Jailed for two years and in the midst of a prison riot in Caracas, Joshua Holt pressed record on a cellphone and pleaded for help.

“I’ve been begging my government for two years. They say they’re doing things, but I’m still here,” a distraught Holt, 26, said Wednesday in a clandestine video posted to Facebook — part of a salvo of desperate messages aimed at pressuring the U.S. government to free him as Venezuela rapidly deteriorates.

Holt, a Mormon missionary from Utah, was jailed in 2016 days after he traveled to Venezuela to marry a woman he met online. Police said he was stockpiling weapons and grenades in public housing.

He has yet to stand trial, and his confinement has become a major point of contention in the already fraught relations between Washington and Caracas.

White House officials on Thursday said Holt was among other U.S. citizens imprisoned at the notorious Helicoide political prison in Caracas, where inmates have overtaken the cell block and demanded release and fair trials.

“The White House holds the Venezuelan government accountable for Josh Holt’s well-being and decries his continued unlawful detention,” the National Security Council said in a statement provided to The Washington Post calling for his immediate and unconditional release.

While the U.S. government has sought to secure Holt's freedom, tensions have spiked ahead of Sunday's presidential election. Autocrat Nicolás Maduro is expected to easily win.

Prisoners rioted and overtook the Helicoide facility over accusations of torture, and videos posted to social media show dozens of inmates roaming freely inside the prison as security forces clad in masks and riot gear secure the exterior of the pyramid-shaped building.

Apparent fears of a brutal crackdown from authorities — or danger in the chaos of the riot — drove Holt to renew his calls for help through two 20-second videos and a Facebook message.

“Help me please United States, how long do I have to suffer unjustly in this place? They want to kill me and paint the walls with my blood,” he wrote Wednesday.

He added, “The sebin has told me that as long as my government continues attacking this government and as long as Marco Rubio continues talking about me the longer that they will never let me go.” Sebin is the acronym for the Bolivarian National Intelligence Service, headquartered at the prison.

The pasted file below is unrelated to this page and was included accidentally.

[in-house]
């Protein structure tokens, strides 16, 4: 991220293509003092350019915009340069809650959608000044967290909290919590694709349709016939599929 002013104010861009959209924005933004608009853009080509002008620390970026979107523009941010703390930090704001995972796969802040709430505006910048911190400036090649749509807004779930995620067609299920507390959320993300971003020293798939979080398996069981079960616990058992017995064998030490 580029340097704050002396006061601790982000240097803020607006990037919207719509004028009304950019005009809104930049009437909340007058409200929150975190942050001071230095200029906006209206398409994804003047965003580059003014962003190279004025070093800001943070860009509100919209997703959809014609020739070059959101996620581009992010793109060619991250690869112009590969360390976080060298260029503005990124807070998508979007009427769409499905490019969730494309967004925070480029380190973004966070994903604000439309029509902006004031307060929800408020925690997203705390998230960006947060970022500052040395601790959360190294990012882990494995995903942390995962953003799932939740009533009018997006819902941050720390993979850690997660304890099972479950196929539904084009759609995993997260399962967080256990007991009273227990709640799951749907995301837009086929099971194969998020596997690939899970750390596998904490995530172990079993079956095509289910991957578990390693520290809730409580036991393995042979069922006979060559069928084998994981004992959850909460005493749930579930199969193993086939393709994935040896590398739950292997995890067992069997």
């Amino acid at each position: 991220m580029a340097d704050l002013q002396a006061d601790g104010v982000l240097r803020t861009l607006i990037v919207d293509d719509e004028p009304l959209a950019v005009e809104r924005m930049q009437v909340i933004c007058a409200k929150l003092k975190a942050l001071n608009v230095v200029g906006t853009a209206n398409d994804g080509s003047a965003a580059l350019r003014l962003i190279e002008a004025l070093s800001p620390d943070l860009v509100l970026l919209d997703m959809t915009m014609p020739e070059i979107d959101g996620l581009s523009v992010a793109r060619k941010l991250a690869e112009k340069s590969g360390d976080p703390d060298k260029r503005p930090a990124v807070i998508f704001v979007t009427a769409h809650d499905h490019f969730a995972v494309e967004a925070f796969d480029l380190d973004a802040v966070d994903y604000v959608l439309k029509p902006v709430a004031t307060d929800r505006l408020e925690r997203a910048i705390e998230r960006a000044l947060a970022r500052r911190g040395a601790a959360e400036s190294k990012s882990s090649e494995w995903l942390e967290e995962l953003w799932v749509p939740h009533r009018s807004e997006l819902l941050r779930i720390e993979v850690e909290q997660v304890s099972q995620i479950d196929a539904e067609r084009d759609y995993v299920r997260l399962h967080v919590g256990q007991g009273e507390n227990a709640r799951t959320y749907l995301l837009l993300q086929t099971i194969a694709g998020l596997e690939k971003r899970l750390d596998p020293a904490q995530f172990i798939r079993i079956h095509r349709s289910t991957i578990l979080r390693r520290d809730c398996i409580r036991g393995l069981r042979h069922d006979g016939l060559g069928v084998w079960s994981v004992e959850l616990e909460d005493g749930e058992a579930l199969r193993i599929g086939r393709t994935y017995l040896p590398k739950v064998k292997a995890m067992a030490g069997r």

Help me please united states, how long do I have to suffer unjustly in this place? They want to kill me and paint the...

Posted by Josh Holt on Wednesday, May 16, 2018

A State Department official said the agency has reviewed Holt's videos and called on the Venezuelan government to release him on humanitarian grounds.

The U.S. Embassy in Venezuela offered a stronger response.

“We are very worried about the uprising in the Helicoide [prison]. Joshua Holt and other American citizens are in danger,” the embassy wrote on Twitter in Spanish on Wednesday. “The government of Venezuela is directly responsible for their security and we will hold it responsible if something happens to them.”

Laurie Holt told the Deseret News that her son appeared to be safe as of Wednesday night.

“This has never been like this ever, until now. I can say he's probably okay right now,” she said. In a video posted Thursday, Joshua Holt said he was safe.

Rep. Mia Love (R-Utah) said Wednesday that she also had received assurances that Holt was out of immediate danger. The lawmaker said she had discussed the issue with Secretary of State Mike Pompeo by phone and had been in contact with the White House.

Olivia Perez-Cubas, a spokeswoman for Sen. Marco Rubio (R-Fla.), declined to comment on how the senator's public remarks may have shaped diplomatic negotiations but said Holt “is an innocent man who is being held as a hostage and should be released immediately.”

Rubio, who has been highly critical of the Venezuelan government, denounced diplomatic back channels between the United States and Venezuela in March, describing them as leverage designed to trade Holt for U.S. concessions over sanctions.


Security forces are seen Thursday at the entrance of the Helicoide, a detention center in Caracas, Venezuela. (Juan Barreto/AFP/Getty Images)

Crisis-ridden Venezuela has 338 political prisoners, according to the legal group Foro Penal, most of whom have been jailed under Maduro.

Maduro is expected to win reelection this weekend despite his sinking popularity and a presidency marked by spiraling inflation, medicine scarcity, crumbling hospitals, rising malnutrition and a massive exodus.

The Helicoide, carved into a central Caracas hillside, was conceived as a modern mall in the 1950s. But it was never finished and was converted to a prison run by the country's intelligence agency, which has been accused of acts of physical and psychological torture.

On Thursday, the inmates demanded the release of all political prisoners in the country and due process for the 265 confined at the Helicoide, according to a count conducted inside and circulated on Instagram by prisoner and activist Lorent Saleh.

Fifty-six prisoners have been held without trial, with more than 100 waiting more than two years for the legal system to address their cases, Saleh wrote.

In another video taken inside the prison and circulated on social media, a more-relaxed-looking Holt explains that he was not taken captive by fellow inmates and said any threat comes from the Venezuelan government.

Diosdado Cabello, a member of the pro-government Constituent Assembly and a senior member of Maduro's government, appeared on state television to denounce Holt and Todd Robinson, the top U.S. diplomat in Caracas.

“Holt is the chief U.S. spy here in Latin America,” Cabello said Wednesday evening. "The U.S. charge d’affairs went yesterday to the Foreign Ministry to put up a show.”

Rachelle Krygier in Caracas contributed to this report.

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